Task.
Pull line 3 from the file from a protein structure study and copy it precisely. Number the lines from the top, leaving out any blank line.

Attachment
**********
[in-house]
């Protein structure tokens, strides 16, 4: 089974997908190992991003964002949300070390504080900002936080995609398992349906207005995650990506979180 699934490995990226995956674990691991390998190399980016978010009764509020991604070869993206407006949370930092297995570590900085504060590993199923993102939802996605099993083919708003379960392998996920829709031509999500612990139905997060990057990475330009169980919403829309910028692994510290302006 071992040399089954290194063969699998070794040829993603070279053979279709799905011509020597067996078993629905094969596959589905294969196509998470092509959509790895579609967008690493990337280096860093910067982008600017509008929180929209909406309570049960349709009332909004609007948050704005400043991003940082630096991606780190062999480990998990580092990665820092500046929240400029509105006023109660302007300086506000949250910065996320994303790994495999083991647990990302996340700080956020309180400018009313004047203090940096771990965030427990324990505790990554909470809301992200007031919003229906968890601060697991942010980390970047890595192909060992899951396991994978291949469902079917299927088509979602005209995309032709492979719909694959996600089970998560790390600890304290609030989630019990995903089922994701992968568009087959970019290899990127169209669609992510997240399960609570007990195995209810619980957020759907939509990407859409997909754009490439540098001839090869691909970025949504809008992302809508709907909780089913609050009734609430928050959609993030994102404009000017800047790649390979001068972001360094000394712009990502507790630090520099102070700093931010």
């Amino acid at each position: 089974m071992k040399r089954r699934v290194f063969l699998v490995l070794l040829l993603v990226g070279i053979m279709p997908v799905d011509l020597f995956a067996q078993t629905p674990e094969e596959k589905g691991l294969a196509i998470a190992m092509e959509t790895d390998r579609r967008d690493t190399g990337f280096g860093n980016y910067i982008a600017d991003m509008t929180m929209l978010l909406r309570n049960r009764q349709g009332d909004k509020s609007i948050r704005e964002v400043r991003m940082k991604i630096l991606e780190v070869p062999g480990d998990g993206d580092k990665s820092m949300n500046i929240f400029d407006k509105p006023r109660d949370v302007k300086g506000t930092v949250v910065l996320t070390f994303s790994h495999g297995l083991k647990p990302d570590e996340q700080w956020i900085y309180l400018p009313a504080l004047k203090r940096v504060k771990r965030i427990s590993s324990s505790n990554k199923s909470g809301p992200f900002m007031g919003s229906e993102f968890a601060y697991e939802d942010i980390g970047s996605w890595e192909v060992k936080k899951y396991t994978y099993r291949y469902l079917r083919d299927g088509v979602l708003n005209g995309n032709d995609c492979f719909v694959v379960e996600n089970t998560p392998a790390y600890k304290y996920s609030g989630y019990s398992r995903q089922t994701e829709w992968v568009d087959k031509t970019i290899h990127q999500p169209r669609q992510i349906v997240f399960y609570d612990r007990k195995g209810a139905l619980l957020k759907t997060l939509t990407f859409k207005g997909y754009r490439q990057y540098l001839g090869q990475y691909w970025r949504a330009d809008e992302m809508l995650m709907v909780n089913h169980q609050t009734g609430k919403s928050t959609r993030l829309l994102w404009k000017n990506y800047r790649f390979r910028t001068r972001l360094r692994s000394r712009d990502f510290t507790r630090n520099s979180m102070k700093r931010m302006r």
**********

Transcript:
């Amino acid at each position: 089974m071992k040399r089954r699934v290194f063969l699998v490995l070794l040829l993603v990226g070279i053979m279709p997908v799905d011509l020597f995956a067996q078993t629905p674990e094969e596959k589905g691991l294969a196509i998470a190992m092509e959509t790895d390998r579609r967008d690493t190399g990337f280096g860093n980016y910067i982008a600017d991003m509008t929180m929209l978010l909406r309570n049960r009764q349709g009332d909004k509020s609007i948050r704005e964002v400043r991003m940082k991604i630096l991606e780190v070869p062999g480990d998990g993206d580092k990665s820092m949300n500046i929240f400029d407006k509105p006023r109660d949370v302007k300086g506000t930092v949250v910065l996320t070390f994303s790994h495999g297995l083991k647990p990302d570590e996340q700080w956020i900085y309180l400018p009313a504080l004047k203090r940096v504060k771990r965030i427990s590993s324990s505790n990554k199923s909470g809301p992200f900002m007031g919003s229906e993102f968890a601060y697991e939802d942010i980390g970047s996605w890595e192909v060992k936080k899951y396991t994978y099993r291949y469902l079917r083919d299927g088509v979602l708003n005209g995309n032709d995609c492979f719909v694959v379960e996600n089970t998560p392998a790390y600890k304290y996920s609030g989630y019990s398992r995903q089922t994701e829709w992968v568009d087959k031509t970019i290899h990127q999500p169209r669609q992510i349906v997240f399960y609570d612990r007990k195995g209810a139905l619980l957020k759907t997060l939509t990407f859409k207005g997909y754009r490439q990057y540098l001839g090869q990475y691909w970025r949504a330009d809008e992302m809508l995650m709907v909780n089913h169980q609050t009734g609430k919403s928050t959609r993030l829309l994102w404009k000017n990506y800047r790649f390979r910028t001068r972001l360094r692994s000394r712009d990502f510290t507790r630090n520099s979180m102070k700093r931010m302006r």